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I am doing some research for an undergrad project and have hit a conceptual stumbling block. I have recently been looking at some of the achievements in practical QKD using trusted node quantum networks. The achieved secret key rates are usually measured in kbps (SECOQC, DARPA, Tokyo QKD etc.)

I know that there is an upper-bound for the secret key rate based for any repeaterless QKD protocol, the PLOB limit. In the paper (Pirandola et al., 2017), they plot the secret key rate against distance. But here the secret key rate is measured in bits per channel use and it is several orders of magnitude lower than the secret key rate mentioned in the practical papers mentioned above.

Sadly, I don't have time to delve into this, but would like to understand how I can compare these numbers. In a practical QKD protocol between two parties, as far as I know, there is usually a single channel (a fibre cable perhaps). So, would I be right in thinking that, depending on the protocol, the channel will be used many times a second in order to share information, hence, the secret key rate (in kbps) when looked at per channel use would actually be a much lower value?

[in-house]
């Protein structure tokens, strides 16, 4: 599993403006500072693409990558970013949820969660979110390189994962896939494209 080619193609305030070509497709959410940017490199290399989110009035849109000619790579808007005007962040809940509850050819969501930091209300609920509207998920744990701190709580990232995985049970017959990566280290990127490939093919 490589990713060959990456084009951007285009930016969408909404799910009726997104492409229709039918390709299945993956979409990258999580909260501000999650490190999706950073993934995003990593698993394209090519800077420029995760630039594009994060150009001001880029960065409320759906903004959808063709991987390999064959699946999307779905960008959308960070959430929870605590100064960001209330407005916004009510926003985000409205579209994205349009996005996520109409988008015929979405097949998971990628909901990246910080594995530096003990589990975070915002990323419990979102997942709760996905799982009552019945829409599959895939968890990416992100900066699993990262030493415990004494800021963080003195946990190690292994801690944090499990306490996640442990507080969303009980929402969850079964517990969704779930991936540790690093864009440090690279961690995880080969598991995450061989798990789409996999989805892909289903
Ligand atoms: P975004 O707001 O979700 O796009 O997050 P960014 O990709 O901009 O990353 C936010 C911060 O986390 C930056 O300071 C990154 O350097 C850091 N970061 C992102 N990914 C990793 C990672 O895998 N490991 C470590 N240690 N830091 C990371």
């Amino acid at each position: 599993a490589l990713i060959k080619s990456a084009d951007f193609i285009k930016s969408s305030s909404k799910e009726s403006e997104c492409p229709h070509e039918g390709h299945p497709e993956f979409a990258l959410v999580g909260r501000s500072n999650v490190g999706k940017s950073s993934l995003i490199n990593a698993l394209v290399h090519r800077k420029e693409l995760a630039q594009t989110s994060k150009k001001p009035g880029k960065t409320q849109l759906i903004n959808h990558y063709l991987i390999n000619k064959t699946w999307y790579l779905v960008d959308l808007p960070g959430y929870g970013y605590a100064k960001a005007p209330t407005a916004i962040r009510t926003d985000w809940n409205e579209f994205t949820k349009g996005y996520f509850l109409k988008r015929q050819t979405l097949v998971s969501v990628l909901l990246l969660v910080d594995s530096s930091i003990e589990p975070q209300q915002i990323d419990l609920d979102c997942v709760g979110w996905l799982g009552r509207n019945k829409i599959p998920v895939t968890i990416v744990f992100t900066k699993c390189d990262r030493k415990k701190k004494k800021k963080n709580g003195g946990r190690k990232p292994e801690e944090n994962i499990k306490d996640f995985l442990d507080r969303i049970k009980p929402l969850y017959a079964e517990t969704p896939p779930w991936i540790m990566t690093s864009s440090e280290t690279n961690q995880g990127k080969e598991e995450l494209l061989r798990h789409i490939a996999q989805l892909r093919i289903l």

All I need is enough information, perhaps a paper which I could look at, which would help me understand the PLOB limits use of secret key rate (as measured in bits per channel use) versus the practical QKD usage which measures the secret key rate in kbps.

Thanks in advance to anyone who can help

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Indeed, the PLOB bound is an ultimate upper bound for repeaterless quantum communications, and is thus derived by averaging over $n\rightarrow \infty$ uses of the communications channel - Hence why the capacity is given as bits per channel use.

If you wish to more closely compare the PLOB bound to other well known protocols, look at Supplementary Note 6 in the original paper which provides key rates of these other well known CV and DV protocols. If you want a closer look at the derivation of the upper bound see this paper also .

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